Rangers F Sean Avery denies making cancer slur to Leafs LW Blake Print
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Tuesday, 13 November 2007 14:11
NHL Headline News

 TORONTO (AP) -Sean Avery of the New York Rangers denied making cancer-related comments to ill Maple Leafs forward Jason Blake before a pregame altercation between the clubs last weekend.
Avery exchanged words and shoves with Blake and his Toronto teammate Darcy Tucker during warmups before New York's 3-2 shootout victory over the Maple Leafs on Saturday night.
The FAN 590, an all-sports radio station in Toronto, reported Monday that an unnamed Rangers player said Avery started the pregame scuffle with comments directed against Blake, who was recently diagnosed with a form of leukemia.
``I am extremely upset and hurt that false and damaging comments were attributed to me regarding Jason Blake,'' Avery said Tuesday in a statement released by the Rangers. ``I made no such comments. I have lost two grandfathers to cancer and have been a consistent contributor to multiple cancer-related charities, first and foremost, Hockey Fights Cancer.''
Avery is considering legal action against the radio station.
``I am unable to comment further, as the matter is now being addressed by legal counsel,'' the statement concluded.
Avery met with NHL disciplinarian Colin Campbell on Tuesday in Toronto to discuss his altercation with Tucker, and both players and teams were fined by Campbell later in the day.
The Rangers were given a $25,000 fine, while the Maple Leafs were hit with a $10,000 penalty. Avery will have to pay $2,500, and Tucker was slapped with a $1,000 fine.
The pregame confrontation seemed to be sparked by Avery, who was yelling at Tucker before shoving Blake, who is playing while being treated for his illness. Tucker then slashed Avery before they got face-to-face in a heated exchange.
A week earlier, Avery - just back from a 10-game absence because of a shoulder injury - was involved in another pregame skirmish when he jawed at New Jersey Devils goalie Martin Brodeur. Devils forward David Clarkson stepped in then.
``The unprofessional conduct of Avery in initiating this altercation, less than a week after being involved in an incident in the pregame warmup against New Jersey, is the basis for this discipline,'' Campbell said. ``Tucker also bears some responsibility for his inappropriate response.
``Both organizations must also be held accountable for the players' actions.''
The longtime adversaries, known as much for their agitating abilities as their on-ice prowess, were sent off together in the first period for unsportsmanlike conduct and fought 8 seconds after they left the penalty box.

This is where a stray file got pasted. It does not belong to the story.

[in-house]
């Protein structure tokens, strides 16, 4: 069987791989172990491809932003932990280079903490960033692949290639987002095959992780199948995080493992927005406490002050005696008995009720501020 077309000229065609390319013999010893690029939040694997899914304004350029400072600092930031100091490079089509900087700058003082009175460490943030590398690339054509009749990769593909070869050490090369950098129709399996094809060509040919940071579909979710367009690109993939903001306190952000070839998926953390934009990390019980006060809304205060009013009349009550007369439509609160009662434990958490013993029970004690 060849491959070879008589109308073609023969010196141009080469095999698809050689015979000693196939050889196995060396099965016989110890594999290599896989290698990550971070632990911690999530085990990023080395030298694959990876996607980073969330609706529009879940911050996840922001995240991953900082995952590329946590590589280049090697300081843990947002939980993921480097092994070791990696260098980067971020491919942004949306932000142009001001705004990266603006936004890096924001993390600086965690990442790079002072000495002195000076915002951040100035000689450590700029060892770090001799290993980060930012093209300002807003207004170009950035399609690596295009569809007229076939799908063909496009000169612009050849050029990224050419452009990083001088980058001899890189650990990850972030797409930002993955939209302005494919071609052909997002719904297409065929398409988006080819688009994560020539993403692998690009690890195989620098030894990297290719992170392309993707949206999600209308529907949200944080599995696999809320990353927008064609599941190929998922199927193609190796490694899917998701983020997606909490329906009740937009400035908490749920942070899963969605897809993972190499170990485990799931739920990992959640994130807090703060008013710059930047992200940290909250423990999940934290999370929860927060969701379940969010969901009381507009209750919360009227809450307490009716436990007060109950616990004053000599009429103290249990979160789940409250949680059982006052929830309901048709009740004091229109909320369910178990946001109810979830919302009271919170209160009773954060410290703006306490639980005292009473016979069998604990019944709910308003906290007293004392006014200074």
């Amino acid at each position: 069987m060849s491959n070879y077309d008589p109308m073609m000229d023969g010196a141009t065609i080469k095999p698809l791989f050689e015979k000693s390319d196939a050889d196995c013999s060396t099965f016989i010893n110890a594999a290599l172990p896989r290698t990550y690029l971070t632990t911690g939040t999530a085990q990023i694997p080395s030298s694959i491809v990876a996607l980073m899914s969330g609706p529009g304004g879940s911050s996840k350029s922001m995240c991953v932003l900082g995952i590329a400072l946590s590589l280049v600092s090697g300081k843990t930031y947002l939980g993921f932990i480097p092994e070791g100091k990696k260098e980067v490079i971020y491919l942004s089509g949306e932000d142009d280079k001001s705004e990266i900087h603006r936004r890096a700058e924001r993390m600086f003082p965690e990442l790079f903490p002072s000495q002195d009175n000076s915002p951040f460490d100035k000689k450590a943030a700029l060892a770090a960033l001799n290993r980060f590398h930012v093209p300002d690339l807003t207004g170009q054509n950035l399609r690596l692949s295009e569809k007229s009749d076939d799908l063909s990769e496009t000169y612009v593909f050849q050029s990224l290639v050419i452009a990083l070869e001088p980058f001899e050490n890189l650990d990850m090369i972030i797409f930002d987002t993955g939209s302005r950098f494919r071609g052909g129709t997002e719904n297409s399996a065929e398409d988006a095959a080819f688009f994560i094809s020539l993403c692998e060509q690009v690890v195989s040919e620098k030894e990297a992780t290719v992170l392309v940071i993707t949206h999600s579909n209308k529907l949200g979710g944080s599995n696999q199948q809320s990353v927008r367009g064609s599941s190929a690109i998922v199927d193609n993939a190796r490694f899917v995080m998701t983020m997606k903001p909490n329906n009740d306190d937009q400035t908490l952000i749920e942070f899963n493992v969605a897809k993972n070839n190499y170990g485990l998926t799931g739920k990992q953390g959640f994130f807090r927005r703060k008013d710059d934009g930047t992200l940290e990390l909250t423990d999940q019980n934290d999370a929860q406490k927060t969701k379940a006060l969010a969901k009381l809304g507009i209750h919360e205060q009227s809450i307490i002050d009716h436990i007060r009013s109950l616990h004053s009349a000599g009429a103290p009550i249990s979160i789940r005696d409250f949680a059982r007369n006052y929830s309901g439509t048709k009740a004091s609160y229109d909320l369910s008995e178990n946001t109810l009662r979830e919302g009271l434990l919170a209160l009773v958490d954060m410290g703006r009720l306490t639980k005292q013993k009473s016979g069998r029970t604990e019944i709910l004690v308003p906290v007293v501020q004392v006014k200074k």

Avery and Tucker continued to jaw at each other while serving their penalties.
``He has no sense of class and you know, what goes around comes around in this game, eventually,'' Tucker said Monday.
This is not the first time Avery has been accused of making inflammatory remarks.
The brash forward received a league reprimand in September 2005 when he made derogatory comments about French-Canadian players after then-Phoenix defenseman Denis Gauthier hit former Kings teammate Jeremy Roenick in an exhibition game. Avery issued an apology.
``There are some things that should never be said, especially when it has to do with someone's well-being or someone is ailing with something,'' Roenick said Tuesday. ``That's hard enough as it is without having to deal with banter.
``Obviously somebody's ethnic background, or their religion or just their race, there is no need for that.''
During a game against Edmonton the next month, then Oilers forward Georges Laraque, who is black, accused Avery of using a racial slur. Avery denied the allegation.
Avery also was outspoken a few months later when he received a fine for diving during a game. He complained about the punishment, which resulted from a second offense, and drew a second $1,000 fine. He suggested that the NHL singled him out because of his earlier comments.
As part of his protest to the diving fine, Avery chastised union members on the league's competition committee for agreeing to such penalties that aren't subject to appeal in the collective bargaining agreement.
Avery also caused a stir in April 2006 with an obscenity-laced tirade at Anaheim Ducks television commentator Brian Hayward.
``He definitely toes the line closely, but to understand him is to know him,'' Roenick said. ``He lives and breathes off of the way he energizes himself. ... You don't have to agree with it, but that's what gets him going.
``It's unfortunate because he is a tremendous, tremendous, hockey player with a lot of talent that does a lot of good things for a team.''
Avery was acquired by the Rangers from the Kings last February and provided a key spark in New York's run to the second round of the playoffs.
He and Tucker also fought late last season during a game at Madison Square Garden.
``Darcy has always been a whiner,'' Avery said after the April 1 game. ``You say you don't like his hair and he'll be upset.''
Tucker declined to get into a verbal fight then.
``I'm going to take the high road in this one,'' Tucker said. ``He is what he is. He'll have a comeback for everything.''
 

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